Maggie Boon’s got a tough life. In 1823, a poor mountain girl doesn’t have a lot of options, especially if her Pa is determined to marry her off to an abusive widower with a passel of kids.
So when Maggie laments her fate to the handsome son of a farmer at a barn raising party, his sympathy is not unwelcome until her Pa spies them and gets the wrong idea. Pulling the magistrate from the festivities, Maggie and John David get hitched on the spot, John David befuddled by whiskey and a White Knight complex, Maggie seeing this marriage as a way of escape.
It takes just a few hours of sobering up for John David and Maggie to realize they made a mistake, but John David insists on rescuing Maggie from her predicament, and Maggie is eager to get off the mountain. With a promise of an annulment and a better life, she sets off with her new groom.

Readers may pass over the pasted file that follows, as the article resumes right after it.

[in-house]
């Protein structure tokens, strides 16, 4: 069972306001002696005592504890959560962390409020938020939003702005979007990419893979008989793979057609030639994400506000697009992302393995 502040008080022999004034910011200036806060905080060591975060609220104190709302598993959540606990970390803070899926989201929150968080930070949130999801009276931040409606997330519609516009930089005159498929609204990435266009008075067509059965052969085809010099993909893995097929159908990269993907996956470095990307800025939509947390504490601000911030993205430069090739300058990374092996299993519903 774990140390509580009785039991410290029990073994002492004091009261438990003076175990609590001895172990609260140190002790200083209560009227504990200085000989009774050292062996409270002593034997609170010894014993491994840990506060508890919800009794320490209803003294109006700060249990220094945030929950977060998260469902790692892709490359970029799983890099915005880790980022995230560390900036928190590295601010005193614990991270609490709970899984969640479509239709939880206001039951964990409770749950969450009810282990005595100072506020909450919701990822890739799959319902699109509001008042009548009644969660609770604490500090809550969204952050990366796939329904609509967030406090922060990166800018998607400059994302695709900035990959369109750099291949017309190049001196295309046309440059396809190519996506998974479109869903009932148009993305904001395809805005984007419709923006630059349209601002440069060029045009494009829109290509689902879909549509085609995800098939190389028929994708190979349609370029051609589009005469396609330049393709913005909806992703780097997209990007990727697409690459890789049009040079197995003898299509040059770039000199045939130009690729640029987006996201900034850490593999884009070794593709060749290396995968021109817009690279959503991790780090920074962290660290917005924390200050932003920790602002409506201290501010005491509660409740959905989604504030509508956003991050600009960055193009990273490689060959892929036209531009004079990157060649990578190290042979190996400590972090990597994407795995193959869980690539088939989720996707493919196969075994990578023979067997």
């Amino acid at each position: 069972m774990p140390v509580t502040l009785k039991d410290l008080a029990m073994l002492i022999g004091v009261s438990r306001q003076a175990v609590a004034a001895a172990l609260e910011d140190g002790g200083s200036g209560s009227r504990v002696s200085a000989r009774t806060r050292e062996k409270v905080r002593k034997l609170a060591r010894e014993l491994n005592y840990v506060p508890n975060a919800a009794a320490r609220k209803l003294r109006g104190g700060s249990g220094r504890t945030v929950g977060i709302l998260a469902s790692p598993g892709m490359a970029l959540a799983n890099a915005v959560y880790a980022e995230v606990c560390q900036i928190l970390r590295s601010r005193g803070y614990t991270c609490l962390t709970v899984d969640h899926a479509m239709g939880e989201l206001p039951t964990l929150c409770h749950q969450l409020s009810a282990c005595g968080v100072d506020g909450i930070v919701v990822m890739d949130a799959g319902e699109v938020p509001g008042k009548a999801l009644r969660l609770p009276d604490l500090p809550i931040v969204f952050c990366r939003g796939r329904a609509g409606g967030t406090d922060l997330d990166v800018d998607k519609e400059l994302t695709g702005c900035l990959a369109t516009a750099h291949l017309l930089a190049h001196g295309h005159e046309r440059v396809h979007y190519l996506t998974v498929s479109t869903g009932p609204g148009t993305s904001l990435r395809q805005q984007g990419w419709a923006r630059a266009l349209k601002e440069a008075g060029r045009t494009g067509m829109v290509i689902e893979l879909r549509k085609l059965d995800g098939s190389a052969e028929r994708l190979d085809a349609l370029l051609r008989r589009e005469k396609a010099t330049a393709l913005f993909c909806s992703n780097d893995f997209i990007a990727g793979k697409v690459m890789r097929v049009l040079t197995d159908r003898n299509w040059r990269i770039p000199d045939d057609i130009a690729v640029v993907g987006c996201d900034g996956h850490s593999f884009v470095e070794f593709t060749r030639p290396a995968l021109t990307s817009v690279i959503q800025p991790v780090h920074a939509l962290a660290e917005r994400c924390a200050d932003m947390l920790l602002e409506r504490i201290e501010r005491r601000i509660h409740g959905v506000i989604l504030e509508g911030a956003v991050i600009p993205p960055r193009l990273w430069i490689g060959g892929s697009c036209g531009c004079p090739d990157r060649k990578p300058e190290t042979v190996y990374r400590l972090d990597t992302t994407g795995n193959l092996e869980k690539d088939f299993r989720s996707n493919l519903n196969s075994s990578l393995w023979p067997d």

Greta Marlow’s novel, His Promise True, follows the relationship of young Maggie and John David. The storyline is not untypical of the genre. Love kindles gradually over a period of time. Several conflicts arise threatening their fragile relationship. However, the historical setting gives the reader a taste of pioneering spirit as the couple set off to settle in Texas, overcoming many obstacles in the less than accommodating frontier wilderness. Their journey is overflowing with peril as they make their way down the river navigating the shoals and snags of the waterways – and their relationship.
His Promise True follows the path of most romance novels, but the characters draw you in – especially John David, young, brash and flawed. He’s not the heroic perfection populating the genre. He’s trying to do the best he can – often falling short. And I liked him better for it. Noble one minute, rash the next, John David was believable. And Maggie’s scrappy attitude added definite spice to the mix. He and Maggie make mistakes, make the best of it, and move forward. Like real human beings.
If you like frontier romances, His Promise True is an enjoyable read. If you like characters who grow as they go, Marlow’s book shows true promise.
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